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African American Women and Feminism in the 19th Century  

Teresa Zackodnik

What in contemporary parlance we would call African American feminisms has been a politics and activism communal in its orientation, addressing the rights and material conditions of women, men, and children since the first Dutch slaver brought captive Africans to Jamestown, Virginia in 1619. Although Black women would not have used the terms “feminist” or “feminism,” which did not enter into use until what is recognized now as the first wave of feminism, scholars have been using those terms for the past two decades to refer to Black women’s activism in the United States stretching at least as far back as the 1830s with the oratory and publications of Maria Stewart and the work of African American women in abolition and church reform. Alongside and in many ways enabled by crucial forms of resistance to slavery, Black women developed forms of feminist activism and a political culture that advanced claims for freedom and rights in a number of arenas. Yet our historical knowledge of 19th-century Black feminist activism has been limited by historiographical tendencies. Histories of American feminism have tended to marginalize Black feminisms by positioning these activists as contributing to a white-dominant narrative, focused on woman’s rights and suffrage. The literature on African American feminism has tended to hail the Black women’s club movement of the late 19th century as the emergence of that politics. Though many people may recognize only a handful of 19th-century African American feminists by name and reputation, early Black feminism was multiply located and extensive in its work. African American women continued the voluntary work that benevolent and mutual aid societies had begun in the late 18th century and established literary societies during the early 19th century; they entered Black nationalist debates over emigration and advocated for the self-sufficiency and education of their communities, including women; and they fought to end slavery and the repressive racialized violence that accompanied it in free states and continued through the nadir. Throughout the century, African American feminists negotiated competing and often conflicting demands within interracial reform movements like abolition, woman’s rights, and temperance, and worked to open the pulpit, platform, press, and politics to Black women’s voices.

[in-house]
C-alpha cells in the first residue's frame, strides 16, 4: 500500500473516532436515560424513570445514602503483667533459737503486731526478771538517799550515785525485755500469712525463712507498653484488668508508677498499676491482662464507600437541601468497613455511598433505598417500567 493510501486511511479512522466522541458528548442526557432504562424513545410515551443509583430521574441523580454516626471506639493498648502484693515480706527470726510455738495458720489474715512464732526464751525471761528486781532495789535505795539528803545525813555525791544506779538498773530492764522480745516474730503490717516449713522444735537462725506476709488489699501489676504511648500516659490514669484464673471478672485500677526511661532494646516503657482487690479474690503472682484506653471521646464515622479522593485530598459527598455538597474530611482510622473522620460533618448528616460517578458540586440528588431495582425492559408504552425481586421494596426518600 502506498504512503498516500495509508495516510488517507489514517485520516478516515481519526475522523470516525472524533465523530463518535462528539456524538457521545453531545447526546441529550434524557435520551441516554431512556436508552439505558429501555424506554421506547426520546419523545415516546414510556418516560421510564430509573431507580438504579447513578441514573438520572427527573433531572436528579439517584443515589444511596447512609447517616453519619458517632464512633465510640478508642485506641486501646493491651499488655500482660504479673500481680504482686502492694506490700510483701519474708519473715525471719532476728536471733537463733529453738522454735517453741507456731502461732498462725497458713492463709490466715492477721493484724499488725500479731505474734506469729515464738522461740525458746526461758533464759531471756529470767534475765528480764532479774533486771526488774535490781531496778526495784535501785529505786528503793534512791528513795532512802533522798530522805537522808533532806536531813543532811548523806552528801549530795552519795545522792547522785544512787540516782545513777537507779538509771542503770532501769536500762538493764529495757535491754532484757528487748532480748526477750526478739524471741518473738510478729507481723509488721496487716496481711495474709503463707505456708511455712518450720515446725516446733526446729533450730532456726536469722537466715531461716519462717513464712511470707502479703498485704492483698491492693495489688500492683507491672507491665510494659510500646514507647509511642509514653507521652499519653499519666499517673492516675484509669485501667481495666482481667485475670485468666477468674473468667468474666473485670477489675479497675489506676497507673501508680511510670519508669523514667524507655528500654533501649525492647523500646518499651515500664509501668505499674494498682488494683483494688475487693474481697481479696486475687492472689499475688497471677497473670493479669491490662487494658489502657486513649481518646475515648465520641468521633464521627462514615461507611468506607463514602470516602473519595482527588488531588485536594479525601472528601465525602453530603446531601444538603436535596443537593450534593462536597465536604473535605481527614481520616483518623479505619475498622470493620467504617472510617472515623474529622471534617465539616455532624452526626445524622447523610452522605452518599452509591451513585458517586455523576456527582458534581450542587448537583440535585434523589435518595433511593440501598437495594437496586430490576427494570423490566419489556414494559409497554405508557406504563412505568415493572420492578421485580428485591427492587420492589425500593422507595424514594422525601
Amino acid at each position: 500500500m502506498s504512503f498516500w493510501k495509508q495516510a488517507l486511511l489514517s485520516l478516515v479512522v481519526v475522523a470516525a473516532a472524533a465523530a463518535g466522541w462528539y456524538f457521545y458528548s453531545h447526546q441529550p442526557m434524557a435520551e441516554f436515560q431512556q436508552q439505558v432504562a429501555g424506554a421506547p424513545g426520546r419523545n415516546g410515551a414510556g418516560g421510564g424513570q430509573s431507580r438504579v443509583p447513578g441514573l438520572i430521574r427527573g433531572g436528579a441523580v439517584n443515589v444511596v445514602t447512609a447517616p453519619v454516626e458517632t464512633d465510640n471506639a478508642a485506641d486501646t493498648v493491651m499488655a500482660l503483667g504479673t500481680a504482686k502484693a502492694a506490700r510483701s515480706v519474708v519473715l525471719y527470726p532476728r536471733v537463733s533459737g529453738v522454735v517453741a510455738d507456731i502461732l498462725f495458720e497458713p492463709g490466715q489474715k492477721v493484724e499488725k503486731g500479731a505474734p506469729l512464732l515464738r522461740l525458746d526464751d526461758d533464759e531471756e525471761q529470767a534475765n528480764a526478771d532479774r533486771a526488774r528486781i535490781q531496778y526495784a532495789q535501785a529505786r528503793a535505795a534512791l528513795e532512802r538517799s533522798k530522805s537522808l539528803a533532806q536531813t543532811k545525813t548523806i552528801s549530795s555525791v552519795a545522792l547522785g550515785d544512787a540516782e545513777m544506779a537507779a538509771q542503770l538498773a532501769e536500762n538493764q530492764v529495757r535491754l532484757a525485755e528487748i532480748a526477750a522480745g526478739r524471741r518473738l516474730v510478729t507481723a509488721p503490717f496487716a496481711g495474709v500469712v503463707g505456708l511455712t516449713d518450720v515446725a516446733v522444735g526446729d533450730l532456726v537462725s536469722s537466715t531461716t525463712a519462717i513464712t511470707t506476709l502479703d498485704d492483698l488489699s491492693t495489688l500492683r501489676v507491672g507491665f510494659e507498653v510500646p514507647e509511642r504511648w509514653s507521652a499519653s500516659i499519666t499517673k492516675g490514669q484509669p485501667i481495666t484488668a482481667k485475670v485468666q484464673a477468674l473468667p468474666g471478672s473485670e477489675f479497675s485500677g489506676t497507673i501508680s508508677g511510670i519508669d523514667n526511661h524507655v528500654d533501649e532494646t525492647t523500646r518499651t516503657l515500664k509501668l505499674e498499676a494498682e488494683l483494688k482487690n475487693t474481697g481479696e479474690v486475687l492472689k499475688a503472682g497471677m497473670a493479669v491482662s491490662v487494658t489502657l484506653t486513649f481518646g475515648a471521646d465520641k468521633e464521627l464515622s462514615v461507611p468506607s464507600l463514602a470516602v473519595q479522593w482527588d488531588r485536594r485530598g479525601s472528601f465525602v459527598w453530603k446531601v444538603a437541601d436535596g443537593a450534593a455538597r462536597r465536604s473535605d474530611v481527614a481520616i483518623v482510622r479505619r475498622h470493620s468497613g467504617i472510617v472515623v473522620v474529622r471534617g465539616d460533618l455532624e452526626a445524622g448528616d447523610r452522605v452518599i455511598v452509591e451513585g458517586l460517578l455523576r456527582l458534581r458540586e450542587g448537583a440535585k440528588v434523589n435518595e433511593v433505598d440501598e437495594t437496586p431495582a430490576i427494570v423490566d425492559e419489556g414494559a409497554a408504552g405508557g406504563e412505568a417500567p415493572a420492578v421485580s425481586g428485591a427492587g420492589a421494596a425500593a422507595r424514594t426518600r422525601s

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United States Colored Troops  

Holly Pinheiro